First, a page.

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DEVELOPMENT BANK OF THE PHILIPPINES, petitioner,

vs.
THE HON. SECRETARY OF LABOR, CRESENCIA DIFONTORUM, ET AL., respondents.
FACTS:
Development Bank of the Philippines seeks the nullification of an order dated July 29, 1987 and
issued by the Undersecretary of Labor and Employment, directing the petitioner to deliver the properties of
Riverside Mills Corporation (RMC) which it had in its possession to the Ministry (now Department) of Labor
and Employment (MOLE) for proper disposition in labor case pursuant to Article 110 of the Labor Code.
The labor Case involves a complaint for illegal dismissal, unfair labor practice, illegal deductions
from salaries and violation of the minimum wage law filed by private respondents herein against RMC.
Director Severo M. Pucan of the National Capital Region, MOLE, ordered RMC to pay private
respondents backwages and separation benefits. A corresponding writ of execution was issued directing the
sheriff to collect the amount of ONE MILLION TWO HUNDRED FIFTY-SIX THOUSAND SIX HUNDRED
SEVENTY-EIGHT PESOS AND SEVENTY SIX CENTAVOS (P1,256,678.76) from RMC and, in case of
failure to collect, to execute the writ by selling the goods and chattel of RMC not exempt from execution or,
in case of insufficiency thereof, the real or immovable properties of RMC.
However the writ of execution was returned unserved and unsatisfied, with the information that
the company premises of RMC had been padlocked and foreclosed by DBP.
DBP had instituted extra-judicial foreclosure proceedings as early as 1983 on the properties and
other assets of RMC as a result of the latter's failure to meet its obligations on the loans it secured from
petitioner.
Private respondents filed with the MOLE a "Motion for Delivery of Properties of the [RMC] in the
Possession of the [DBP] to the [MOLE] for Proper Disposition," stating that pursuant to Article 110 of
the Labor Code, they enjoy first preference over the mortgaged properties of RMC for the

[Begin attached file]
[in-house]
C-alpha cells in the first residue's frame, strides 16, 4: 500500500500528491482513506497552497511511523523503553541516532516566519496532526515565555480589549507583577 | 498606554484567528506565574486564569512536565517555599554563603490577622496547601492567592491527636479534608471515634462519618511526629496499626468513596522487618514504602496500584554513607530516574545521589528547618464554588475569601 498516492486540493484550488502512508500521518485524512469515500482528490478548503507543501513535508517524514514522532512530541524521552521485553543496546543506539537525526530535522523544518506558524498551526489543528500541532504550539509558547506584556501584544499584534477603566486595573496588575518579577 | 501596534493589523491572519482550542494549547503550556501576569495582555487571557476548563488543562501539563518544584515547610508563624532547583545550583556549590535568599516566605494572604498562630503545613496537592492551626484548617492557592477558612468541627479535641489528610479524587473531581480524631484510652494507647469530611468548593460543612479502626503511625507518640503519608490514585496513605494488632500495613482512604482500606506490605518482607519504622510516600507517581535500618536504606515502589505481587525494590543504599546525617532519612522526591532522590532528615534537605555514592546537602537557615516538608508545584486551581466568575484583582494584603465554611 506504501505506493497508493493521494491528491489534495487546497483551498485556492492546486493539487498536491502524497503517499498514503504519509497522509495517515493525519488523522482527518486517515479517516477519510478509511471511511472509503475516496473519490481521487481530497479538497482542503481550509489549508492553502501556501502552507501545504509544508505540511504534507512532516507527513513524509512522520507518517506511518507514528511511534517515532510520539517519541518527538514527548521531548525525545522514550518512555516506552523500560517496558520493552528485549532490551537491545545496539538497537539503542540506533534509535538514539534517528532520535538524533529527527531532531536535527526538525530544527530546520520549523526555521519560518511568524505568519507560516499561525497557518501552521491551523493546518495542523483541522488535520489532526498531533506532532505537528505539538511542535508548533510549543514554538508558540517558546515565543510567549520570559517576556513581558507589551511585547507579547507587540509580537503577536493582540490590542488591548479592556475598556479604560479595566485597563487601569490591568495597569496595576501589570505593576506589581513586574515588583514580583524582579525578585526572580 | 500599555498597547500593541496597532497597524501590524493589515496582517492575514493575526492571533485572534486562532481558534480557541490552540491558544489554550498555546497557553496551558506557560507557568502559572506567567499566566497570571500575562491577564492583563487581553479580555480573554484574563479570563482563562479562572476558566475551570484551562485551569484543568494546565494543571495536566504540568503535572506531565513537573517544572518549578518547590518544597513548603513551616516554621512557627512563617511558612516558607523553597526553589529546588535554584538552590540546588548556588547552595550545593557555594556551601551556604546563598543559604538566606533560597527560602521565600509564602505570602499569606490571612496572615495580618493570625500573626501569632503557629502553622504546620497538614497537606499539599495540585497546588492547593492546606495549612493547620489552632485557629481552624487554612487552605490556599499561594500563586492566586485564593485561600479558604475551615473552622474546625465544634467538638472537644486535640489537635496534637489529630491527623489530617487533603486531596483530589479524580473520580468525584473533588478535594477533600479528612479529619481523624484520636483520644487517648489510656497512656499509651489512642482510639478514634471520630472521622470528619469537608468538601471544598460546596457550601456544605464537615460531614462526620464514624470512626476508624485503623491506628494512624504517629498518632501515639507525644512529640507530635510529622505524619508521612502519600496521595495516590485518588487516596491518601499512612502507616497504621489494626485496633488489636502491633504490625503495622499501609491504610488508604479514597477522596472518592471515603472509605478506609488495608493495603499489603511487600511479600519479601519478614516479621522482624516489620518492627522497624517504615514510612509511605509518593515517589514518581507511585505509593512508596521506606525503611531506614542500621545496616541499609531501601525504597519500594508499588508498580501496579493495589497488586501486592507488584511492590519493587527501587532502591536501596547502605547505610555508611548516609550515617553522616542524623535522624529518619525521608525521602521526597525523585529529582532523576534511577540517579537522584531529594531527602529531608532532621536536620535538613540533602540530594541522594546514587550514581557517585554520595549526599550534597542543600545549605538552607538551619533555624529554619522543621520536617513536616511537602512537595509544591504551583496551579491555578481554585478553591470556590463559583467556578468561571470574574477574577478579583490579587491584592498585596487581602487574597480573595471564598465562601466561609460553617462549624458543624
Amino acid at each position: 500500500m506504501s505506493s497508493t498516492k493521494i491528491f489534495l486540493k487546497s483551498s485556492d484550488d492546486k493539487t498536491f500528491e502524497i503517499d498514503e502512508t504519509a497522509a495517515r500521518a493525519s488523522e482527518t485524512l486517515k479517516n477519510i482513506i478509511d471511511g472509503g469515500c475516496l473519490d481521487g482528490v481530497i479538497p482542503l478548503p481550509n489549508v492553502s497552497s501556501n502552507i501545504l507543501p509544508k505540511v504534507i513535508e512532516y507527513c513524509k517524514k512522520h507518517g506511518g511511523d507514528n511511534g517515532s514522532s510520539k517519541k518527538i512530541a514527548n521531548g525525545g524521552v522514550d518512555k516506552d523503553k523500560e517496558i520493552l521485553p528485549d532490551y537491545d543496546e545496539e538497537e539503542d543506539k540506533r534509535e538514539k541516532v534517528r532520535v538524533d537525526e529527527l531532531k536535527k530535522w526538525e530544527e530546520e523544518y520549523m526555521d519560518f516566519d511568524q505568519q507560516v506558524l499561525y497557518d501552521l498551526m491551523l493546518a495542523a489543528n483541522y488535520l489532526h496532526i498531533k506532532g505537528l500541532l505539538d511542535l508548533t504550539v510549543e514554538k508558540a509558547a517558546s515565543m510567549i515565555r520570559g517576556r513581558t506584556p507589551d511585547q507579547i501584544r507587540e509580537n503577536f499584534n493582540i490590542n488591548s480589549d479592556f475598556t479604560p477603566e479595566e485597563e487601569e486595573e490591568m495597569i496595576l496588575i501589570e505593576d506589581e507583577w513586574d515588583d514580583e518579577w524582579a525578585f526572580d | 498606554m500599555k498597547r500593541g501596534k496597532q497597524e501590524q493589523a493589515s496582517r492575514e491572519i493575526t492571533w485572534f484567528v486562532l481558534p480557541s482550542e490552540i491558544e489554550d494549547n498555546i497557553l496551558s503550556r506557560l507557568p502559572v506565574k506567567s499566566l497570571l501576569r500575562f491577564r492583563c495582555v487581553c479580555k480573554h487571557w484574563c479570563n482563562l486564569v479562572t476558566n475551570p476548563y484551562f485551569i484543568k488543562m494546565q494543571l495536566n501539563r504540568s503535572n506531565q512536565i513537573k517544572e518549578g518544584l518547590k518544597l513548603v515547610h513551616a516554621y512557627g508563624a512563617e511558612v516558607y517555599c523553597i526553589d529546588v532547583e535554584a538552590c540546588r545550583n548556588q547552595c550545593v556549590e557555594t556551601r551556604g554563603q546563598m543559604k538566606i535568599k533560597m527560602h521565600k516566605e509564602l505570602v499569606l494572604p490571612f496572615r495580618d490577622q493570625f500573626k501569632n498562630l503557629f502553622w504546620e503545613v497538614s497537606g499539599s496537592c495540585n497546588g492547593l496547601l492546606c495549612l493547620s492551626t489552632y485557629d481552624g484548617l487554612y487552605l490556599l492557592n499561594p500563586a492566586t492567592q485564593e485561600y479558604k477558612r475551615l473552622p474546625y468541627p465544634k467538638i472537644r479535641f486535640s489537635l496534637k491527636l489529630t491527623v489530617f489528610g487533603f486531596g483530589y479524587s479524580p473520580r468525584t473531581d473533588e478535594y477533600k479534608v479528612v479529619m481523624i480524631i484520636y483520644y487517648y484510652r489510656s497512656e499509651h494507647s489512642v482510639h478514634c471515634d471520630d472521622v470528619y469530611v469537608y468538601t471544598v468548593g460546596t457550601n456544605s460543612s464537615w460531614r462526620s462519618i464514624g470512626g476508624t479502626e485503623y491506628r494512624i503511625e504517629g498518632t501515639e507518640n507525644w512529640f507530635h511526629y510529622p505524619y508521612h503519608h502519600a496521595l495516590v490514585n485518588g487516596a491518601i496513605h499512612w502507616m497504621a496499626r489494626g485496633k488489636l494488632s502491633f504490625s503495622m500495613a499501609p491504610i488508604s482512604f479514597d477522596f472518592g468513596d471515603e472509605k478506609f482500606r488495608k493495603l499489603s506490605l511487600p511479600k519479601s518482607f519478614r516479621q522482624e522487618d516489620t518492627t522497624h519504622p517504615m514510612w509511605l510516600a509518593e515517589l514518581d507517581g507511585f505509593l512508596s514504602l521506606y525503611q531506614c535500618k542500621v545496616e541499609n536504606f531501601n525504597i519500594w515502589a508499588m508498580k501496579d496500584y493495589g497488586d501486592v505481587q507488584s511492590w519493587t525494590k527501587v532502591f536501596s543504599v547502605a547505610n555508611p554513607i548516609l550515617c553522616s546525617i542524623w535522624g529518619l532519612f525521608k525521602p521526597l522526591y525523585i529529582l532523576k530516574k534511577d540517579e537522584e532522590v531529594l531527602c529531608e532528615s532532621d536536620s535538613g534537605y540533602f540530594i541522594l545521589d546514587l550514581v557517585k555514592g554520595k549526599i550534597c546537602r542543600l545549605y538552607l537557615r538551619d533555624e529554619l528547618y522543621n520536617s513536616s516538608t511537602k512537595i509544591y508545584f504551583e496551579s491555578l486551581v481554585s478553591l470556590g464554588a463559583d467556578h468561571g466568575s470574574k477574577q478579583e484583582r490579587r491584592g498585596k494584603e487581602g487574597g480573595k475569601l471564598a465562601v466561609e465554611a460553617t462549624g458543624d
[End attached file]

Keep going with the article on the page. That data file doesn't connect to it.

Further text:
satisfaction of the judgment rendered in their favor notwithstanding the foreclosure of the same
by petitioner as mortgage creditor. DBP filed its opposition.
In an order signed by Officer-in-Charge Romeo A. Young, private respondents' motion
was granted based on the finding that Article 110 of the Labor Code and the ruling laid down in
Philippine Commercial and Industrial Bank v. Natural Mines and Allied Workers' (NAMAWU-MIF)
[G.R. No. 50402, August 19, 1982, 115 SCRA 873] support the conclusion that private
respondents still enjoyed a preferential lien for the payment of their backwages and separation
benefits over the properties of RMC which were foreclosed by petitioner.
DBPr then filed its motion for reconsideration contending that Article 110 of the Labor Code finds no
application in the case at bar for the following reasons:
(1) The properties sought to be delivered have ceased to belong to RMC in view of the fact that
petitioner had foreclosed on the mortgage, and the properties have been sold and delivered to third
parties;
(2) The requisite condition for the application of Article 110 of the Labor Code is not present since no
bankruptcy or insolvency proceedings over RMC properties and assets have been undertaken.
DBPs motion for reconsideration was denied for lack of merit by Undersecretary Dionisio C. dela
Serna.
Hence, petitioner filed this special civil action for certiorari with prayer for the issuance of a writ of
preliminary injunction.
ISSUES: